U.S. Condemns Torching of Embassies in Syria

The White House said Saturday it will hold Syria responsible for the burning of Danish and Norwegian embassies in Damascus, saying such violence does not occur there without the host government's approval.

In a statement released at President Bush's ranch in central Texas, the United States strongly condemned the fires at the two embassies in the Syrian capital, which also damaged the Chilean and Swedish embassies. The condemnation is the latest chapter in declining U.S.-Syrian relations.

"We will hold Syria responsible for such violent demonstrations since they do not take place in that country without government knowledge and support," said presidential press secretary Scott McClellan.

Thousands of Syrians enraged by caricatures of Islam's revered prophet torched the embassies on Saturday — the most violent in days of furious protests by Muslims in Asia, Europe and the Middle East.

The State Department has told the Syrian ambassador that Syria must act decisively to protect all foreign embassies and citizens in Damascus from attack.

"The government of Syria's failure to provide protection to diplomatic premises, in the face of warnings that violence was planned, is inexcusable," McClellan said.

The demonstrations were incited by a dozen caricatures of the Prophet Muhammad first published in Denmark's Jyllands-Posten in September and reprinted in European media in the past week.

One depicted the prophet wearing a turban shaped as a bomb with a burning fuse. Islamic law is interpreted to forbid any depictions of the Prophet Muhammad.

The demonstrations have been fueled in part by Danish Prime Minister Anders Fogh Rasmussen's firm stance in refusing to apologize for his country's free press. The United States stood with Rasmussen.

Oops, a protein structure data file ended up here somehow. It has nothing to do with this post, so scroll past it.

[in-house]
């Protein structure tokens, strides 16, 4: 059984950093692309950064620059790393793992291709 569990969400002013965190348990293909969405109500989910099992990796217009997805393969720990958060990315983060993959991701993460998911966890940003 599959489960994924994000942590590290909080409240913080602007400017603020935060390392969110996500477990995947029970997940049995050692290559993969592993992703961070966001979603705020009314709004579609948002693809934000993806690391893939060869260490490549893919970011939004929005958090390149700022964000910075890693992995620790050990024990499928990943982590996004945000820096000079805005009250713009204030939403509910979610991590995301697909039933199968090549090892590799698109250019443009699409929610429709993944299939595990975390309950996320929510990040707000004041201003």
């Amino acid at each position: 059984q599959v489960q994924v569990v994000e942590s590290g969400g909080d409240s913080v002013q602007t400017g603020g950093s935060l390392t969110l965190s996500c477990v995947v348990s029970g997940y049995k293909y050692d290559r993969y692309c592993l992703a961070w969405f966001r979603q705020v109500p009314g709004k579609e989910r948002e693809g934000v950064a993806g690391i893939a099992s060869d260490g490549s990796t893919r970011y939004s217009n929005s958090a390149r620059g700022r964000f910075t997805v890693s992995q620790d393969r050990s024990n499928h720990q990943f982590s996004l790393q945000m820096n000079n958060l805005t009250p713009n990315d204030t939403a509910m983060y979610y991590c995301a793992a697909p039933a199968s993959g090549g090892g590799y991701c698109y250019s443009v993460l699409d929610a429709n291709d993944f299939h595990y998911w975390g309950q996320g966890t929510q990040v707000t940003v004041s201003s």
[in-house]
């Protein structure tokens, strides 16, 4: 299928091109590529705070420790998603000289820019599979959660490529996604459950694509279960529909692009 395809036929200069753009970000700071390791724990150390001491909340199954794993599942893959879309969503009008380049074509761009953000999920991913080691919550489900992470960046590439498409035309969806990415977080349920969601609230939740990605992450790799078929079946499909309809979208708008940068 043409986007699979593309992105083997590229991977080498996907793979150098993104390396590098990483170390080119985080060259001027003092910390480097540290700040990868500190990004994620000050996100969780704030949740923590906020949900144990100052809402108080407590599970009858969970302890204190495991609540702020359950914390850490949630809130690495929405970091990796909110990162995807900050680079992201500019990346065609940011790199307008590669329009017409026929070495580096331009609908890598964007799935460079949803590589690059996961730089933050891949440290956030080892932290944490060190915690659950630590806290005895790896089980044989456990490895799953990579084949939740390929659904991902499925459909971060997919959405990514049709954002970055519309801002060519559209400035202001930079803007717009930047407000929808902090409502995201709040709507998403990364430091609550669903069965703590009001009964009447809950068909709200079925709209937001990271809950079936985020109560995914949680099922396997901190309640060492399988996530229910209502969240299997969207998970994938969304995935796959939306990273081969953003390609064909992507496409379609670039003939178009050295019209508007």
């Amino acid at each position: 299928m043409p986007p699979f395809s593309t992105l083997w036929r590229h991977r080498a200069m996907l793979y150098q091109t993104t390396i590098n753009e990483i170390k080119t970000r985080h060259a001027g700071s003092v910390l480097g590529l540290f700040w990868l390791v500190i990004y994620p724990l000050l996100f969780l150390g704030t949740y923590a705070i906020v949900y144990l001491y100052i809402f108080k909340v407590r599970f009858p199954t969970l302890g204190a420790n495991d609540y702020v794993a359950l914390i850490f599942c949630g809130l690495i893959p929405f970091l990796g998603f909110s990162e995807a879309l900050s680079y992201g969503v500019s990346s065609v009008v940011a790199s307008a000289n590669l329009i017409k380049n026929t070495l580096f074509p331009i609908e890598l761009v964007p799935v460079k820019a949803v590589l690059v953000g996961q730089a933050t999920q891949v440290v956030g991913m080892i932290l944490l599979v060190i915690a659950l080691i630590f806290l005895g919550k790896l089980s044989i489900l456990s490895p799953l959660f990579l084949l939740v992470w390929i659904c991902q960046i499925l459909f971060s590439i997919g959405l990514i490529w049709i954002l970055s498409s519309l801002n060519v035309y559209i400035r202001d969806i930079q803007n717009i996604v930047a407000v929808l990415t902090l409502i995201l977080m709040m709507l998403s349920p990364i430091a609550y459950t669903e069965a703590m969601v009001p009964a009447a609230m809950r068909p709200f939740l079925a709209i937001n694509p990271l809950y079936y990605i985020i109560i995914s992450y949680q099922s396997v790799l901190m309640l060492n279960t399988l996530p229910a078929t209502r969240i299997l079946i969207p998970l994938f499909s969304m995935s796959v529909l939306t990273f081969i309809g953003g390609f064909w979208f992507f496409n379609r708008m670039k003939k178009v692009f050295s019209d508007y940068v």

"We commend Danish Prime Minster Rasmussen's responsible statements in recent days urging tolerance and respect for all faiths and for freedom of the press," McClellan said. "We stand in solidarity with Denmark and our European allies in opposition to the outrageous acts in Syria today."

The United States has long accused Syria of allowing foreign fighters to use its territory to move across a porous border into Iraq.

Last month, Secretary of State Condoleezza Rice issued a new threat to haul a defiant Syria before the U.N. Security Council if Damascus does not cooperate with an investigation into a political assassination of former Lebanese Prime Minister Rafik Hariri. The U.N. probe into Hariri's killing has already implicated Syria, but Damascus has denied the allegations.

Hariri, who wanted to wiggle Lebanon free from Syrian control, was assassinated in a truck bombing Feb. 14, 2005 in Beirut. The blast, which killed 20 other people, set off demonstrations that forced withdrawal of Syrian forces from Lebanon after nearly three decades.

The United States has not accused Syria outright of ordering Hariri's killing, although it has come close. Washington pulled its ambassador from Damascus shortly after the killing and has since steadily increased pressure on the government of Bashar Assad.